For an out of the money option the time value is entirely positive, then if it moves into the money the time value has a negative impact on the new intrinsic value, ok, but it looks like the negative impact is disproportionate to the positive value there was when the option was out of the money... what is this effect?
So for example EURUSD is @ 1.0950 and the 1.0900 1 week put option is 50 / 55. A few hours later that day EURUSD moves to 1.0850 but the 1.0900 1 week put option price only moves to 70 / 75
In other words the put option price isn't the 50 pips of intrinsic value plus the earlier 50 / 55 pips of time value, or a value more like 100 / 105 (or for a small adjustment for time something like 98 / 103) instead it's often quite a lot less: like 70 / 75... what is that effect and why?
Something in the time value has changed from positive to negative.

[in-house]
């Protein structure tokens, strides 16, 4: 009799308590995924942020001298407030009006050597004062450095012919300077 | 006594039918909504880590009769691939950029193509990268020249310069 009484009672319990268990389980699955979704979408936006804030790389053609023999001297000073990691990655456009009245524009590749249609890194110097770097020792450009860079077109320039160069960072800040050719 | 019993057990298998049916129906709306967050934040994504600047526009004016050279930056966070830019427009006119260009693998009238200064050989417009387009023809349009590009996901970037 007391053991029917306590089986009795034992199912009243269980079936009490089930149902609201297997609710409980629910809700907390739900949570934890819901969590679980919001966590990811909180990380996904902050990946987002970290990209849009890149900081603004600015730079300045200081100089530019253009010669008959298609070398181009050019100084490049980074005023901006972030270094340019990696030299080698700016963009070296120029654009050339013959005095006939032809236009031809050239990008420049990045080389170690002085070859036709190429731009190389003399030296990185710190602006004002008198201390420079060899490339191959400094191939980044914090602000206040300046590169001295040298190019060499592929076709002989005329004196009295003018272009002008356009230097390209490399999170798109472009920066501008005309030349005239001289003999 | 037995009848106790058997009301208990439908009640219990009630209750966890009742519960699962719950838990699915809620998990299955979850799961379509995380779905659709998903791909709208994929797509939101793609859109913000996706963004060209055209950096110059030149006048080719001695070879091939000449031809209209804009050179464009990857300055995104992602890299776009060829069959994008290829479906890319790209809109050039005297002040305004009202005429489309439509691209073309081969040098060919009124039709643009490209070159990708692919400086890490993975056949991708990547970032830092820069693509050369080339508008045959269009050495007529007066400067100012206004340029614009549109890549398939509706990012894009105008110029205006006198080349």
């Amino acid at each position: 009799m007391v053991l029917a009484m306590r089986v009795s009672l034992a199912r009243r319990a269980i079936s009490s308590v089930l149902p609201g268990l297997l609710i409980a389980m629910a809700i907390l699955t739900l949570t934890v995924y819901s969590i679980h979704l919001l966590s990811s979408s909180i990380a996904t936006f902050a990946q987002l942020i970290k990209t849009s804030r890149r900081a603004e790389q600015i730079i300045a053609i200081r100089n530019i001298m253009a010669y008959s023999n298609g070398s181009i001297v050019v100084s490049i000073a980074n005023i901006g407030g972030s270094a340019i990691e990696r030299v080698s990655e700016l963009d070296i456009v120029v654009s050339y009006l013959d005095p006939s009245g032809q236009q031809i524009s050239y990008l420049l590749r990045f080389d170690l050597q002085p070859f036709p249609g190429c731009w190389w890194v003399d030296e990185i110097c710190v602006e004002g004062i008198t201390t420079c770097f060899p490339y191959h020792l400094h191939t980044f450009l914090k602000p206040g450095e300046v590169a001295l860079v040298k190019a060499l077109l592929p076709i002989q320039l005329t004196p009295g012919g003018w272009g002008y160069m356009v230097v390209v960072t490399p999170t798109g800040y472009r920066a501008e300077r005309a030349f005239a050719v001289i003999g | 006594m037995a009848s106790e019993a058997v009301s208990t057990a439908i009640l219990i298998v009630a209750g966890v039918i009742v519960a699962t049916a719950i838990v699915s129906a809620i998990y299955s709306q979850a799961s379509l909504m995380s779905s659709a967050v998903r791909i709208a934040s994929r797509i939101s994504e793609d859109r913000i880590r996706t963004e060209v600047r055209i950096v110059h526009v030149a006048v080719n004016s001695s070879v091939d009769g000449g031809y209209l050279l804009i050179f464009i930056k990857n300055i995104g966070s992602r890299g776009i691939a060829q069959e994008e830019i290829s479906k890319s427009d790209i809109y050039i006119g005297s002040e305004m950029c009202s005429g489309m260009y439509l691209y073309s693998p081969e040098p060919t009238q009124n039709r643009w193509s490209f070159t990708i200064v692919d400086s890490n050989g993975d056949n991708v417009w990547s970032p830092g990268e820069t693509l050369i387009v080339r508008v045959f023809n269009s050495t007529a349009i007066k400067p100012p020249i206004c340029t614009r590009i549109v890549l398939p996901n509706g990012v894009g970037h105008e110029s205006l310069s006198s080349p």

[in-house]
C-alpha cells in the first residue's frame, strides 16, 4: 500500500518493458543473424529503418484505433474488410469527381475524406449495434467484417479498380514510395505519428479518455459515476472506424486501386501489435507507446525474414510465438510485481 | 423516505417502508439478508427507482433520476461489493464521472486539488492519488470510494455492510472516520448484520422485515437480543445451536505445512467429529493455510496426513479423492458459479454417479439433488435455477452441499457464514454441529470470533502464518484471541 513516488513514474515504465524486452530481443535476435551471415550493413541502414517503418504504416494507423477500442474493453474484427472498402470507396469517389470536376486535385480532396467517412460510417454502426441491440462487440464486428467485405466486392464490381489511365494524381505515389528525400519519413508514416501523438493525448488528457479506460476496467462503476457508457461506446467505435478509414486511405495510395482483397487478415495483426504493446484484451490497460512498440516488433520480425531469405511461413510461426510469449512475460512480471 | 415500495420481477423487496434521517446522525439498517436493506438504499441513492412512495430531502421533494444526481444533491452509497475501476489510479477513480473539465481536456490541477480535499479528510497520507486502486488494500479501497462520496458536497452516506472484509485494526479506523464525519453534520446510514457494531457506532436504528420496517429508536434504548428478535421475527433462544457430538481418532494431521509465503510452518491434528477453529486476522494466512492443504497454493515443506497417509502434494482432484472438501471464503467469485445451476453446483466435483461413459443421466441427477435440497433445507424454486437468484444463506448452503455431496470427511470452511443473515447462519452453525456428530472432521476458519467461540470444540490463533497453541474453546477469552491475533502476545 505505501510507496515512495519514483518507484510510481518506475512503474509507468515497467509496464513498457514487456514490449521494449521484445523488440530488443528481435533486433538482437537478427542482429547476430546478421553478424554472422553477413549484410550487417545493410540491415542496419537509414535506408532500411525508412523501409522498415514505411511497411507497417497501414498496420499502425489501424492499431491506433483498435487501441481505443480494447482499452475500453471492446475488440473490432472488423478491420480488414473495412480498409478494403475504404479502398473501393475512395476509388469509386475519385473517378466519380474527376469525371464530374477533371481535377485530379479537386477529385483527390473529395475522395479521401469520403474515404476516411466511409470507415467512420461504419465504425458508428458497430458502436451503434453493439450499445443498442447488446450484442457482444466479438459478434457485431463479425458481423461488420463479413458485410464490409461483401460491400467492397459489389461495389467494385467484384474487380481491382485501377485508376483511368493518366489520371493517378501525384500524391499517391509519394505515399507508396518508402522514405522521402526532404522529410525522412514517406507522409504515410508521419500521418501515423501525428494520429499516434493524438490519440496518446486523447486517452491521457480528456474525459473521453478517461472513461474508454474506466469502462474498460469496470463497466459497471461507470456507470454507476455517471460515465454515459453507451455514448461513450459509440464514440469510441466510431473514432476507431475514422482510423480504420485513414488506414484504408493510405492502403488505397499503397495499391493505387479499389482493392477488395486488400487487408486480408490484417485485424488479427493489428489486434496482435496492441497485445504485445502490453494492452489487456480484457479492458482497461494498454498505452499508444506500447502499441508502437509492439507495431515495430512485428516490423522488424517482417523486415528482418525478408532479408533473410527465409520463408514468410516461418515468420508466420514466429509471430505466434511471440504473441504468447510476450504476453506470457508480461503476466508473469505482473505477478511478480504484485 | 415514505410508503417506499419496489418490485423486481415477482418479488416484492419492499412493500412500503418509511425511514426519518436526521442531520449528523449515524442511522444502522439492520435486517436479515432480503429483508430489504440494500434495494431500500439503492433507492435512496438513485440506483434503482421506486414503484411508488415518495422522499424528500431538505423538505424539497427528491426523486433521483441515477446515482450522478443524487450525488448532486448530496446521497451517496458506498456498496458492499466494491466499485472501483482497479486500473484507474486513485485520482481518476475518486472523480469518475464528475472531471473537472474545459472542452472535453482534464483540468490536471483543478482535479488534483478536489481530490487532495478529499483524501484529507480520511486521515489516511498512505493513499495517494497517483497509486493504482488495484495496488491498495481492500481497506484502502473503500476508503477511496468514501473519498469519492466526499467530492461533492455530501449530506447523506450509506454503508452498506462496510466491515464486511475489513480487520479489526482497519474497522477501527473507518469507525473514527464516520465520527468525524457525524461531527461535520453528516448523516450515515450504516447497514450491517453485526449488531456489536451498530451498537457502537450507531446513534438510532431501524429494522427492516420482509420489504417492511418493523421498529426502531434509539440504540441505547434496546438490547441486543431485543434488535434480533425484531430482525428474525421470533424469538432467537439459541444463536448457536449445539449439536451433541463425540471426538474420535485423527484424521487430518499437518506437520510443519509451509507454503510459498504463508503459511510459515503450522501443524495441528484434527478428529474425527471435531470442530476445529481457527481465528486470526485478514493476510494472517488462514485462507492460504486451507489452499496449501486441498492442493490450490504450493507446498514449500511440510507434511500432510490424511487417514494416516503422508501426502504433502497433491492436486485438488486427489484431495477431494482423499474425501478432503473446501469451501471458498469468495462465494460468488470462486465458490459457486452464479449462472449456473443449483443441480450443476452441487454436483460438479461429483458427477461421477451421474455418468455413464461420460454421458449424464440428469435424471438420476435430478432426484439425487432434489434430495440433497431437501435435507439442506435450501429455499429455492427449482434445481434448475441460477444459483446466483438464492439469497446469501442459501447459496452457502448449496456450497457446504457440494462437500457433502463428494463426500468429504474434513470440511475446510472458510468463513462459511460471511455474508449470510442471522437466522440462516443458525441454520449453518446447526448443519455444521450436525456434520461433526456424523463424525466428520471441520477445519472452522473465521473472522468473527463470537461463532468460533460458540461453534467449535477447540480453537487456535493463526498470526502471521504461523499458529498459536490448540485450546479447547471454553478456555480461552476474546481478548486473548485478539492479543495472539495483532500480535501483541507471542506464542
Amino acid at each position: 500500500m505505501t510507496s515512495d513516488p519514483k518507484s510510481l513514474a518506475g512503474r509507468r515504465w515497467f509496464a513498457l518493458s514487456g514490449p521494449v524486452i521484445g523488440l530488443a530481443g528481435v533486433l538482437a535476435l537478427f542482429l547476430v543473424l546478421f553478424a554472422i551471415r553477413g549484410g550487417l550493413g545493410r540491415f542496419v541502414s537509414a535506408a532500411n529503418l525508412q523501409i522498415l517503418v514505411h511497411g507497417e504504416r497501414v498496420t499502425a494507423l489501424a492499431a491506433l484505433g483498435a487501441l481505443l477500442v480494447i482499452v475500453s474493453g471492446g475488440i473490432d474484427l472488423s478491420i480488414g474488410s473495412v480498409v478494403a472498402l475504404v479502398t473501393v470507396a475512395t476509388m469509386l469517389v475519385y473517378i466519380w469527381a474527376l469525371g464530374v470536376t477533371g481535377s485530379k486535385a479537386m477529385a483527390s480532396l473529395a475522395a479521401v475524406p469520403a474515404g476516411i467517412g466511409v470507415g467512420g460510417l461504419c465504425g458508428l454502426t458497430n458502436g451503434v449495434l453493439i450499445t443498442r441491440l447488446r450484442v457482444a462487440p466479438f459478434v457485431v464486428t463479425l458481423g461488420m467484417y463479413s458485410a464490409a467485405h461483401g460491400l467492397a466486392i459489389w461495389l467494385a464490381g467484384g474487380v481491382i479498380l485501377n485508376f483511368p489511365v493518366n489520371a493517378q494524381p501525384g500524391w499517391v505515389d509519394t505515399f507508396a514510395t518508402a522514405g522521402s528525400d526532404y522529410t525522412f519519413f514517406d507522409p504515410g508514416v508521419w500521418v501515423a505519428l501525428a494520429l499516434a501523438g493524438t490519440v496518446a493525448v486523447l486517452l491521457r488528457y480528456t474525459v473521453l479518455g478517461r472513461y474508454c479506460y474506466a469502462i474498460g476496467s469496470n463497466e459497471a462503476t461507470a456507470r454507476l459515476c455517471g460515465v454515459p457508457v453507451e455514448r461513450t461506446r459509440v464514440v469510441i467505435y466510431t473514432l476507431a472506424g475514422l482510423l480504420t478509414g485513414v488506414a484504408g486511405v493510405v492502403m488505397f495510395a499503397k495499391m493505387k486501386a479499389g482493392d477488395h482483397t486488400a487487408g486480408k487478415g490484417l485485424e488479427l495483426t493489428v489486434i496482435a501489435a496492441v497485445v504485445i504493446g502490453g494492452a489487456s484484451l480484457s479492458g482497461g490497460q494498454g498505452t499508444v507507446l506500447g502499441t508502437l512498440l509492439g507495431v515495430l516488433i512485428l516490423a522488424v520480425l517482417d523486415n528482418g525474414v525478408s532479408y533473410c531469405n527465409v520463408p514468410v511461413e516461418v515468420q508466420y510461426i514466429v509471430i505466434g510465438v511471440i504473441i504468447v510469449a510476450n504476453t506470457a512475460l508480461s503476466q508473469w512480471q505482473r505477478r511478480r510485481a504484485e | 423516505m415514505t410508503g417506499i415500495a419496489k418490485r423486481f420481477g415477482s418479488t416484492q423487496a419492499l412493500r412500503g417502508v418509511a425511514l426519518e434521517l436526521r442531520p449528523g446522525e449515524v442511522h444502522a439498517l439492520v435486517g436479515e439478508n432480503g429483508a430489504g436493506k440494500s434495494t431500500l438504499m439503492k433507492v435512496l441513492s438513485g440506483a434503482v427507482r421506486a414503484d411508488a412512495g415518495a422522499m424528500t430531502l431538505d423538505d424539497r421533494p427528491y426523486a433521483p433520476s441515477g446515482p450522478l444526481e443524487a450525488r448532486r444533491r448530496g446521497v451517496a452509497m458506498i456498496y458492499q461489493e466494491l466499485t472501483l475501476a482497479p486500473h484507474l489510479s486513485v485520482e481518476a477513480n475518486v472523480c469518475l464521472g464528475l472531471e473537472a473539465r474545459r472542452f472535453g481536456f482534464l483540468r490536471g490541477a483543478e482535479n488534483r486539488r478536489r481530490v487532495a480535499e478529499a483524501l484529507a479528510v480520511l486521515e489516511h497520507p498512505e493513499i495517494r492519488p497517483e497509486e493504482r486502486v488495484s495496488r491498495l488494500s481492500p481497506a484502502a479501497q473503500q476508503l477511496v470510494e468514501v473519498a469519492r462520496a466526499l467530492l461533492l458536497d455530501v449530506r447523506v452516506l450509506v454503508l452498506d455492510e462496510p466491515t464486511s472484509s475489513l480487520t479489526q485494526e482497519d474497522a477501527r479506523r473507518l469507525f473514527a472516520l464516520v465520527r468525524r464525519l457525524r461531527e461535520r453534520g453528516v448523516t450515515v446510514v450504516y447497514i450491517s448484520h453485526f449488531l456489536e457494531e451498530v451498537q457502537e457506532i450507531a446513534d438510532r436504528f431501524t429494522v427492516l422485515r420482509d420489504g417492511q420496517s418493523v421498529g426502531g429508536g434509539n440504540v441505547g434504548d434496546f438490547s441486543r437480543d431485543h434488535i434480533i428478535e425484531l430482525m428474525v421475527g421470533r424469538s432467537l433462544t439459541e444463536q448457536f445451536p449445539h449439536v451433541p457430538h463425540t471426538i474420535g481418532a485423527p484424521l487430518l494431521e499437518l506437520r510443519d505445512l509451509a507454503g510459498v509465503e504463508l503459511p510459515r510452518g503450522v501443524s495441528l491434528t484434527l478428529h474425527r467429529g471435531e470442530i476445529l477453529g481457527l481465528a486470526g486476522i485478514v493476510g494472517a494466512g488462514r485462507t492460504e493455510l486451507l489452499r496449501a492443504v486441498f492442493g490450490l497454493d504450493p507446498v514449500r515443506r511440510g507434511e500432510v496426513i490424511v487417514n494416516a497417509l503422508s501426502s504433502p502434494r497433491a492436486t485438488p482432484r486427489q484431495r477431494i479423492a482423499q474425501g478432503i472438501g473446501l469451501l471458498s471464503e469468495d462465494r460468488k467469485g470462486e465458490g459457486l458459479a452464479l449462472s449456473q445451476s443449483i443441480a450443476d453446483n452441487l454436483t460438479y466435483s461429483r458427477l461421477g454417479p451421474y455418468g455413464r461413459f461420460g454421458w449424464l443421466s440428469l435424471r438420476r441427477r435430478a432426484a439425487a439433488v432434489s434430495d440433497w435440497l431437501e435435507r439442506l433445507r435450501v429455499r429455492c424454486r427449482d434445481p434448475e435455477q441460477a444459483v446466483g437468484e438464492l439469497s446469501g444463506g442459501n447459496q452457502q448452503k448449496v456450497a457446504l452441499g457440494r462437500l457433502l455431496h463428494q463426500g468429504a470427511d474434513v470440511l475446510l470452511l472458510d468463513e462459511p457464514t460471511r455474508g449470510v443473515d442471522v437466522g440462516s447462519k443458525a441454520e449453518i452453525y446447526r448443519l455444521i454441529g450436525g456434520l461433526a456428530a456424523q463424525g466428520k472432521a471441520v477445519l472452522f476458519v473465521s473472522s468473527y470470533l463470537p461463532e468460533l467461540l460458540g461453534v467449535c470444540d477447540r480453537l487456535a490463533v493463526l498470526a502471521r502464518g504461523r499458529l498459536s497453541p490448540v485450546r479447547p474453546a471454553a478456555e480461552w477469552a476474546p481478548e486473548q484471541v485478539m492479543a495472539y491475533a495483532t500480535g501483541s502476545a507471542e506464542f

If we break down the time value in terms of greeks, in this example the theta and rho are negligible because the underlying market price moves take place over a matter of hours and the option has 1 week more to run... We can see the option delta is clearly less than 1, but the delta doesn't change sign, right? I mean in this example the market moved 100 pips which took the option 50 pips into the money. Even with a delta effect you'd expect the 50 pips intrinsic value to be reflected in the price... correct me if I am wrong. The gamma peaked at the money and then decreased as the option's intrinsic value moved into the money.
What am I missing here? Does the gamma change sign? Is this some positive / negative vega effect?
Apologies if this is a newbie question :)